Summia  Algawas, YJY representative and coordinator of the event
Summia  Algawas, YJY representative and coordinator of the debate
RNW

Yemen: silence the guns, not the journalists

Journalists working in Yemen face constant harassment and attacks. The forces of law and order view them with suspicion. How to bridge the gap? RNW co-organised an unprecedented debate in Sana’a.
Beaten, abducted, robbed, tortured. All journalists working in Yemen are at risk. Their attackers are either rebels, al-Qaeda supporters or law enforcement officers. The situation is alarming, say international media groups. Time for the Yemeni government and journalists to get together and discuss workable solutions.

He seldom comes alone. His bodyguards, usually half a dozen, will be either in uniform or plainclothes. All carry pistols or AK-47s. After all, he’s the Chief Editor of Al-Thawra, a leading newspaper in the Republic of Yemen and one of the three organisers of an unusual debate, scheduled for World Press Freedom Day.

The other two partners: the Yemen Journalists’ Union and RNW’s Arabic-language Huna Sotak project. Their objective: meaningful discussions between Yemeni media and law enforcement officials.

Disturbingly surreal, the Chief Editor’s entourage points up the urgency of the discussions. These were remarkably frank and open – one of the key aims of all RNW projects.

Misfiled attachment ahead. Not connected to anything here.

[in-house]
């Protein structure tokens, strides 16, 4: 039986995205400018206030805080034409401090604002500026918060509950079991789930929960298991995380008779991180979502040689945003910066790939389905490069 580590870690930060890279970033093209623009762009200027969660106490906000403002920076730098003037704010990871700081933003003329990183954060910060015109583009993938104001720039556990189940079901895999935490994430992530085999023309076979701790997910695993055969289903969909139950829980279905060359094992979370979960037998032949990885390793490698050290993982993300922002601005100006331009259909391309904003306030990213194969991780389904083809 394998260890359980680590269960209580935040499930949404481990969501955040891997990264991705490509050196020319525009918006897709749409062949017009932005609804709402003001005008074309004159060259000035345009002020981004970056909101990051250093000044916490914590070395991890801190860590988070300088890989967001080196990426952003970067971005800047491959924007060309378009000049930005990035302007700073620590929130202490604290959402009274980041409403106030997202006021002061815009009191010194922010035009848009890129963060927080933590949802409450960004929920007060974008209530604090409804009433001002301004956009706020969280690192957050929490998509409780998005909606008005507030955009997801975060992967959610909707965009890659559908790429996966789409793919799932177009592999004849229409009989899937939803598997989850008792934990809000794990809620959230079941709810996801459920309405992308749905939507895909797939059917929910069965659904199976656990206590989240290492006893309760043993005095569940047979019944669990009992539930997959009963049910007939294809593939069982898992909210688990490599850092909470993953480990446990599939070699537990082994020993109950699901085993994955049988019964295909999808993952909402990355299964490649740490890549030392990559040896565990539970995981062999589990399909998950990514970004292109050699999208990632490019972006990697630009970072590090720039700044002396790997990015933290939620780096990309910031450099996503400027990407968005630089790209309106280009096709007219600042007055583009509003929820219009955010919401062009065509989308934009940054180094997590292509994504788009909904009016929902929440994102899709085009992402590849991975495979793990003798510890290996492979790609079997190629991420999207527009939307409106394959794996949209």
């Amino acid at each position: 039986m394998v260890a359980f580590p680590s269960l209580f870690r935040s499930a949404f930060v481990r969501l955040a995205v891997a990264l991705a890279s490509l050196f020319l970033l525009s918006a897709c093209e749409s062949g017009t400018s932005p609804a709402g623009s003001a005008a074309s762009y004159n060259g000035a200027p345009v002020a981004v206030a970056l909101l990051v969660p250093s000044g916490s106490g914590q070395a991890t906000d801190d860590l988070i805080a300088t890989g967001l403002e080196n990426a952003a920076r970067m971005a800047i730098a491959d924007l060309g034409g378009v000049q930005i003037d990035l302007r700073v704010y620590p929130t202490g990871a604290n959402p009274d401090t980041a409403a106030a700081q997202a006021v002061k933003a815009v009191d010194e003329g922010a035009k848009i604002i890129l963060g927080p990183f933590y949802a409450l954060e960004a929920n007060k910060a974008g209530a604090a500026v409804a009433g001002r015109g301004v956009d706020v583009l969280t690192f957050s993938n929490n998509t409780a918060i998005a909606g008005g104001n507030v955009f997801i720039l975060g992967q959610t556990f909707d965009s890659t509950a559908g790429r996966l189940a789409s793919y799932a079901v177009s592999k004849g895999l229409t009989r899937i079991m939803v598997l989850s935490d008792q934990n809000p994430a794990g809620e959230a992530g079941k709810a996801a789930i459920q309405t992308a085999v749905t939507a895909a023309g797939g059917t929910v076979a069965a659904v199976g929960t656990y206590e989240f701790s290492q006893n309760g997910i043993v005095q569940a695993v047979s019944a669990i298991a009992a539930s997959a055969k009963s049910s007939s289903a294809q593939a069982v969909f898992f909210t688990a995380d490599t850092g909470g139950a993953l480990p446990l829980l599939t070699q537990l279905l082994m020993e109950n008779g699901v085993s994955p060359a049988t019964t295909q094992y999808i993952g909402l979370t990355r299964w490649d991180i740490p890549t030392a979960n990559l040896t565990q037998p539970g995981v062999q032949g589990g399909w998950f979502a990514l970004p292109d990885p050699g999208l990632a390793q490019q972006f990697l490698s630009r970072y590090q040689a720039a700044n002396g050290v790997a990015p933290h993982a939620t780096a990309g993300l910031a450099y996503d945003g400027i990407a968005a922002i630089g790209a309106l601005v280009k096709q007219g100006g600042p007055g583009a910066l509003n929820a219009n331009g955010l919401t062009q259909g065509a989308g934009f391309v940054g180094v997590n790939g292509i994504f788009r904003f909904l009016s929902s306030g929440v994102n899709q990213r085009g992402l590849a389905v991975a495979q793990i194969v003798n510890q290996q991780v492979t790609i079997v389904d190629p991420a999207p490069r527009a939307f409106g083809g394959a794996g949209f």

"We want to help and facilitate journalists and offer them protection"

Words backed up by action
Among the 100 or so present, there were many police, security officers and judicial officials. They listened to journalists stressing the need for urgent action.

Deputy Interior Minister Mohammed Alghodra expressed understanding, but hit the ball neatly back into the media court:

“We want to help and facilitate journalists and offer them protection but the media should also take into consideration the exceptional security situation and the crisis the country is going through”.


Police lieutenant Mohammed Alhashidi won praise for his pragmatic approach.

Concrete steps
To the surprise of many, a  police officer called for concrete amendments to the country’s restrictive media laws. These, he said, must be amended to include the following articles:

"Journalists should not be arrested without a prior order from the prosecutor general"

  • Journalists should not be arrested for any offence committed by newspapers or other media organisations without a prior order from the prosecutor general’s office;
  • Only the prosecutor general’s office staff should be allowed to interrogate a journalist or search his workplace for the same reason;
  • The prosecutor general should inform the Journalists’ Union at least 72 hours before taking such a step. A journalists’ union representative should attend the interrogation.  

The police lieutenant, Mohammed Alhashidi, won praise for his pragmatic approach. It may not end the violence, but it served to narrow the divide between the media and the security sector.  

RNW is pleased to have been able to contribute to greater mutual understanding between the two sides. Both are keen to continue the discussion.

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